It can be anything, really. Today, it was the way the sunlight filtered through the nascent cottonwood leaves and the whirring, rustling sound as they shuffle in the breeze. Yesterday, it was the sharp pang of a small piece of gravel in a sandal, which poked and prodded memories of granite handholds and scraped knuckles.
The heartache of longing for a place is much like the healing of a particularly deep and particularly painful gash. At first, the rawness and sting of the wound seizes your breath in a sharp gasp, much the way you find yourself breathless, diaphragm constricted as your frozen body cannonballs into a pond not yet warmed by the long rays of summer sun. Any bump, any jostle, or even the wrong pressure at the wrong moment reopens the wound.
You lie in your bed. It is the same bed you slept in many states away, in a town by a butte, which smelled like juniper smoke on chilly fall nights. But this bed is no longer at altitude, and the room is lit by neither the luminous moon nor the streamers of stars the seemed flung across the black of the sky. Instead, your window gazes at the back of the taco drive-through, and your ears fill with requests for red sauce and extra-large sodas. There are no coyotes yipping and laughing in the stillness, and the hiss of the brakes of the city bus, the sighing of doors as they swing open, and the groan as the bus is brought to its knees permitting easy departure grates against the cut of a move westward and northward. A wound so new that it thrums with the beat of your heart.
You rub salve on the laceration and it begins the seemingly interminable healing process. You learn the location of the grocery store and the library. You ascertain the pattern of the great blue heron, who nightly wings his way from the river towards the wetlands, as the sun fades into Venus’ belt. And that very sunset interrupts the healing process, for you are heaved back to the pullout overlooking the former copper mine, wind whistling through ponderosas, feet dangling as you open a slightly sticky thermos of cinnamon and cayenne spiked hot chocolate and squint at the intensity of the last light. The rocks surrounding you exude an otherworldly glow as the heat of the day emanates out into the quickly cooling air. You apply more salve.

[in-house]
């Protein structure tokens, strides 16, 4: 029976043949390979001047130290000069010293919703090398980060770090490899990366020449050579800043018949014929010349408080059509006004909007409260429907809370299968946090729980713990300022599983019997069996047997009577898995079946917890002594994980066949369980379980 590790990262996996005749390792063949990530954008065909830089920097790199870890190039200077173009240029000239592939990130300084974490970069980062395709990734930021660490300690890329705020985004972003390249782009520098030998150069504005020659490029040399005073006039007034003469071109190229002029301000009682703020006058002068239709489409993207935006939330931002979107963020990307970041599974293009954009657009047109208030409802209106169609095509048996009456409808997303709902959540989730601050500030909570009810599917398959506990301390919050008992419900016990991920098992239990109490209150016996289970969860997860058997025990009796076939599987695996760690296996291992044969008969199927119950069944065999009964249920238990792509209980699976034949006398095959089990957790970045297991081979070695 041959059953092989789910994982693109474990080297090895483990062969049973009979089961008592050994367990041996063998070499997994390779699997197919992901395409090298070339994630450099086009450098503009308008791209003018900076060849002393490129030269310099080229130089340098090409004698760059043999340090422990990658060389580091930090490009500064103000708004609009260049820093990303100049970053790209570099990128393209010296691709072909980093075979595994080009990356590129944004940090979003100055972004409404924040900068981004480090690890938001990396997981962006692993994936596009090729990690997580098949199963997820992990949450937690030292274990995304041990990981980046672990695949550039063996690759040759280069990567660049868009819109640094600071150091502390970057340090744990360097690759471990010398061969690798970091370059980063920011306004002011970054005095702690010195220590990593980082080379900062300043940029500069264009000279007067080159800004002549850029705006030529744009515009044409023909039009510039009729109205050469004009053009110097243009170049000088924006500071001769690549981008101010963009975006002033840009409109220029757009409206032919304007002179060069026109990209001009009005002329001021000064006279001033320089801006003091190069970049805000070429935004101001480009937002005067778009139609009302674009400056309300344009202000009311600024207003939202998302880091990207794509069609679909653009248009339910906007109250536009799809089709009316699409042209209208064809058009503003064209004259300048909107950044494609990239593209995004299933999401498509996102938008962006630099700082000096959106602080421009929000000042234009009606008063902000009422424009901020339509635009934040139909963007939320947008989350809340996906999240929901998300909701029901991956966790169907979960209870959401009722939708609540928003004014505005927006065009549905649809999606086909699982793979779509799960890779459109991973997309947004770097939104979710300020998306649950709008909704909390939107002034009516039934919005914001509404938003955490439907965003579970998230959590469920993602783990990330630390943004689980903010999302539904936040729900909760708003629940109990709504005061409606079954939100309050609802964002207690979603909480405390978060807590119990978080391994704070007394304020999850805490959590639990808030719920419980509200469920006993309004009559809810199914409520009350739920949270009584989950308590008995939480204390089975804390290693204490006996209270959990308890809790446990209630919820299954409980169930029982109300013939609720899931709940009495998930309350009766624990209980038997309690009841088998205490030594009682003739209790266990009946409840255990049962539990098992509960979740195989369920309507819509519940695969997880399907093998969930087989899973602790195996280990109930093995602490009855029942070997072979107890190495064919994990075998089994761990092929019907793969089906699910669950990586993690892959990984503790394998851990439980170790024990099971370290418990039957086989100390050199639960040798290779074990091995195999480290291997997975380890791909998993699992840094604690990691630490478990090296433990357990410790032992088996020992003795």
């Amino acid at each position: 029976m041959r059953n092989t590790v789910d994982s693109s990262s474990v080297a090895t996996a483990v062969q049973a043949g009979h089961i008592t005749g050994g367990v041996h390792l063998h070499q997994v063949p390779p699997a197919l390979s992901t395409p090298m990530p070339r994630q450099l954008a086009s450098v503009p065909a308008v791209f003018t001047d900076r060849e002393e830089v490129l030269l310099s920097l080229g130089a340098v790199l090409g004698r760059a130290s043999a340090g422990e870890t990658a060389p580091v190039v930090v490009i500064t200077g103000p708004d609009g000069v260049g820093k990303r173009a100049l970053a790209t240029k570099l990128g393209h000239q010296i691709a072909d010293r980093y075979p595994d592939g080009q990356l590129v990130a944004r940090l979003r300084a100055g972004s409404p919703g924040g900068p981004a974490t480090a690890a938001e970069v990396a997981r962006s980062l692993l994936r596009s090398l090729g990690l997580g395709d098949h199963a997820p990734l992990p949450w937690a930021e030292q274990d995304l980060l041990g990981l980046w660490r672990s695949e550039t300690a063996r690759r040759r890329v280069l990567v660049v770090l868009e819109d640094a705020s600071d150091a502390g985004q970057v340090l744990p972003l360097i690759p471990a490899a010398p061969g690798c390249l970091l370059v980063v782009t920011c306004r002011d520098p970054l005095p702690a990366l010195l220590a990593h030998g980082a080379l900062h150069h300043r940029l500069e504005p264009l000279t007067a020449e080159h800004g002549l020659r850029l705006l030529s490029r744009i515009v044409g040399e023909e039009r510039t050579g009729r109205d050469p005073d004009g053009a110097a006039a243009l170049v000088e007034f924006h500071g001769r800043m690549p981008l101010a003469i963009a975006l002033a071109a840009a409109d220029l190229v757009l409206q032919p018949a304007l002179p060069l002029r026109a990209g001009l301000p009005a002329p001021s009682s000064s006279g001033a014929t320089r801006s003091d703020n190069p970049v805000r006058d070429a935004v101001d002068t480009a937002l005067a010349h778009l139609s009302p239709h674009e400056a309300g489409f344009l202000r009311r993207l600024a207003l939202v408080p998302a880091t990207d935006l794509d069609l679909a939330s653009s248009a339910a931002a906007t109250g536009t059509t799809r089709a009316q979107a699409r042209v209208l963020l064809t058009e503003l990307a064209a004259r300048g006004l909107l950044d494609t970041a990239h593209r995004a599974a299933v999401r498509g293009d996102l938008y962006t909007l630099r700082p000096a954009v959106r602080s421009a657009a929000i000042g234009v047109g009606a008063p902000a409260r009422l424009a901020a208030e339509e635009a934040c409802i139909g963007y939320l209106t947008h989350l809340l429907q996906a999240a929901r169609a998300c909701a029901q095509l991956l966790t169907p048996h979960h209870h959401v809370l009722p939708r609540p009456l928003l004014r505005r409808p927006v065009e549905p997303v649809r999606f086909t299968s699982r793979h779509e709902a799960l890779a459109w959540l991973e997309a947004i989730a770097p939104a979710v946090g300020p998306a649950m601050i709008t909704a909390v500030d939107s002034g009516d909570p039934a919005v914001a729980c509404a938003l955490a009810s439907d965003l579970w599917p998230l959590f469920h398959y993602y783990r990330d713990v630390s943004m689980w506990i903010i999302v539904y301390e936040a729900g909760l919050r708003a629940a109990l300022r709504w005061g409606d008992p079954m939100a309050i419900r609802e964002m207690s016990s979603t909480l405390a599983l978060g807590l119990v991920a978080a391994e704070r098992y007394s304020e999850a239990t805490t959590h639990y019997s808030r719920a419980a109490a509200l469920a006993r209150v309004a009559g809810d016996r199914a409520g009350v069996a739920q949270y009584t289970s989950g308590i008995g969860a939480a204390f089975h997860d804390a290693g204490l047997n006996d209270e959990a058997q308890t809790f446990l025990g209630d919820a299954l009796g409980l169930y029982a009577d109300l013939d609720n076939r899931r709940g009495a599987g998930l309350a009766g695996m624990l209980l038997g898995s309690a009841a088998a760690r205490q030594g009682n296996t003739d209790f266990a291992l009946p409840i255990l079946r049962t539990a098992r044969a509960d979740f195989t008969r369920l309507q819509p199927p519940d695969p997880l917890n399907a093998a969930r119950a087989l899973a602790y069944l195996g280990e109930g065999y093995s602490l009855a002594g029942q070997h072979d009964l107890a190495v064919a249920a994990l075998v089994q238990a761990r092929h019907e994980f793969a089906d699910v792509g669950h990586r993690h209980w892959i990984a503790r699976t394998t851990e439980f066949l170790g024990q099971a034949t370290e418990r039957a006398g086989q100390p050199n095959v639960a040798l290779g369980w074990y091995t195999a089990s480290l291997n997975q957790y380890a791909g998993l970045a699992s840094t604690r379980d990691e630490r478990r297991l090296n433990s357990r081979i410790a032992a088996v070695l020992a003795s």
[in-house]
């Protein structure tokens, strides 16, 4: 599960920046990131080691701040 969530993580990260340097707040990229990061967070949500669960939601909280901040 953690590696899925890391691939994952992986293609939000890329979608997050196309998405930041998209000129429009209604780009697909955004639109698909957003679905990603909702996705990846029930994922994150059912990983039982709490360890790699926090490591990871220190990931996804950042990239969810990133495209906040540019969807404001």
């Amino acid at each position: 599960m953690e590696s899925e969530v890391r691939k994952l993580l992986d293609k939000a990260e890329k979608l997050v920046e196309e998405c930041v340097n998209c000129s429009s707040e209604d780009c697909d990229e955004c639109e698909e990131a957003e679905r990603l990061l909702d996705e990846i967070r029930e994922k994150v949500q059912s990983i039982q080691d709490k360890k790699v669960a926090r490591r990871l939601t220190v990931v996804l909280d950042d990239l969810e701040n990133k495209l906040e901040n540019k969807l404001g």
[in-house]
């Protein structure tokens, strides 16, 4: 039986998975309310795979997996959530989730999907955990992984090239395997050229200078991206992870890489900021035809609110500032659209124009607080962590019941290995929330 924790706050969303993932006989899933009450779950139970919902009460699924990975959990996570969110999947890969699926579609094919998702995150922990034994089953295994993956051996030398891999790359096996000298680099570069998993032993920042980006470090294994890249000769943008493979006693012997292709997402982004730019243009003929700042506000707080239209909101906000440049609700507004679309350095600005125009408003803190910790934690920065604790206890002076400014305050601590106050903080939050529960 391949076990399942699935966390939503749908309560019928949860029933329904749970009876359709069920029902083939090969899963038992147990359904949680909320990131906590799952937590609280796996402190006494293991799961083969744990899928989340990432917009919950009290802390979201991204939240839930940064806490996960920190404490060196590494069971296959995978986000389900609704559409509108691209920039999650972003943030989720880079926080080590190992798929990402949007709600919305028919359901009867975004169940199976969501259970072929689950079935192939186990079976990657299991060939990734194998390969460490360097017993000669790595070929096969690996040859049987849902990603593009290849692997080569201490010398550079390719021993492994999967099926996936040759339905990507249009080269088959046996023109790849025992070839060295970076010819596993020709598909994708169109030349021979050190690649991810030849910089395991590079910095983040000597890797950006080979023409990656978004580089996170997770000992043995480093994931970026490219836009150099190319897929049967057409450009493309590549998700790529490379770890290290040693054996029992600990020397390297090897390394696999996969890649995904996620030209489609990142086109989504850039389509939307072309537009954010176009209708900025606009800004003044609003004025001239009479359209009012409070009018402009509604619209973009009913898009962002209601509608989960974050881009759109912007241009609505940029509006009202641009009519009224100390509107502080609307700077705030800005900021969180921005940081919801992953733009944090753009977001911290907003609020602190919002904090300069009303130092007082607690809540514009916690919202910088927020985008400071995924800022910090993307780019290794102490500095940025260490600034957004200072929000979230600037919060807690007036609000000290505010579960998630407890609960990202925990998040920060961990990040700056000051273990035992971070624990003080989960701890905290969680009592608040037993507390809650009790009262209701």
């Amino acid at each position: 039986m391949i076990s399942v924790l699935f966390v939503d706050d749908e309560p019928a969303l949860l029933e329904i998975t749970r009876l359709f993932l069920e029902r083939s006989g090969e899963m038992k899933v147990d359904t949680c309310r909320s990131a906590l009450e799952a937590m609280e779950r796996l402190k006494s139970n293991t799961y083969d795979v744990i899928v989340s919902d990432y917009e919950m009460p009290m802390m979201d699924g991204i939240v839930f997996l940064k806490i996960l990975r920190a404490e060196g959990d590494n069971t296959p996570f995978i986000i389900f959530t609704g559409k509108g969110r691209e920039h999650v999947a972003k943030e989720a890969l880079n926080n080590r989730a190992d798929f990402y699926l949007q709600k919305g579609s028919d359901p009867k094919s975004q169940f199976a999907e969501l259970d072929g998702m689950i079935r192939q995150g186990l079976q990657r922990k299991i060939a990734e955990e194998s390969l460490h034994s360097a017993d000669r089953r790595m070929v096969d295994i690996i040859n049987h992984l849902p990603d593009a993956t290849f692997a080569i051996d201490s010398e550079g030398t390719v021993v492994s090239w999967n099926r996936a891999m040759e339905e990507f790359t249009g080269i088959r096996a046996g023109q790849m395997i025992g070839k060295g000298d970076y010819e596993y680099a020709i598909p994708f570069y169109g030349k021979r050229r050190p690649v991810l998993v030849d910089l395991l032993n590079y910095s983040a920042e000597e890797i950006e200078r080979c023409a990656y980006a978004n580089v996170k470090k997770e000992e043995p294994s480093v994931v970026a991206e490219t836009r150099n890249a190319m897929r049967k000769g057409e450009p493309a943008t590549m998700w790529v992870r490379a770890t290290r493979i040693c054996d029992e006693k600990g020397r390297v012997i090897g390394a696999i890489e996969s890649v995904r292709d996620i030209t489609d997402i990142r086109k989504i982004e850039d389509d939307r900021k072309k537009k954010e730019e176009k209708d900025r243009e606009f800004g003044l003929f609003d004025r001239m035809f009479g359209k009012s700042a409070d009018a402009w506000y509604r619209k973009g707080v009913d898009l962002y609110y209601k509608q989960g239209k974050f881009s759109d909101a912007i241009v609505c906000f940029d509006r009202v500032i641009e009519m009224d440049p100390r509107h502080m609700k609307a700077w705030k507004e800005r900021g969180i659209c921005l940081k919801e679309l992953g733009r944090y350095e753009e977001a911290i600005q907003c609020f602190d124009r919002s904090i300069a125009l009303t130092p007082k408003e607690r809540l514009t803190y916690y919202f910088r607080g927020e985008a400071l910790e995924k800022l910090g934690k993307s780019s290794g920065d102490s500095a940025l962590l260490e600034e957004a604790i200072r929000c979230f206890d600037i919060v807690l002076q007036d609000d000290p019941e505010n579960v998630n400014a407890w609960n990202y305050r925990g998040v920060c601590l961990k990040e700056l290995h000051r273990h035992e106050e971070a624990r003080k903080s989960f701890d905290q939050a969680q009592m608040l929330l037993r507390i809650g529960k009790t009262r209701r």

And soon, or not really soon, but soon enough, you have a scab. It may be one you notice only when your ankle bumps the cranks of your bike just so, or when you stumble, night-blind towards the bathroom, fingertips searching for unfamiliar moldings and doorways and find instead the sharp corner of a linen closet. You meet your neighbor over a fence enshrouded in blackberry vines, and talk story as she shows you how to gently weight your hand’s pull so that a truly ripe blackberry will leave its thorny home, while an as-yet-unripe one will remain. And this neighborhood is not your former neighborhood in that white-heat dry-grass parched town that stood on tiptoes to reach for the monsoon clouds as they lumbered closer. This neighborhood smells of barbeque and linden blossoms and mown lawns, the viridity of which was unimaginable in your other former life, unless of course, you ventured beyond the no trespassing signs and whitewashed rocks bordering the golf course by your home.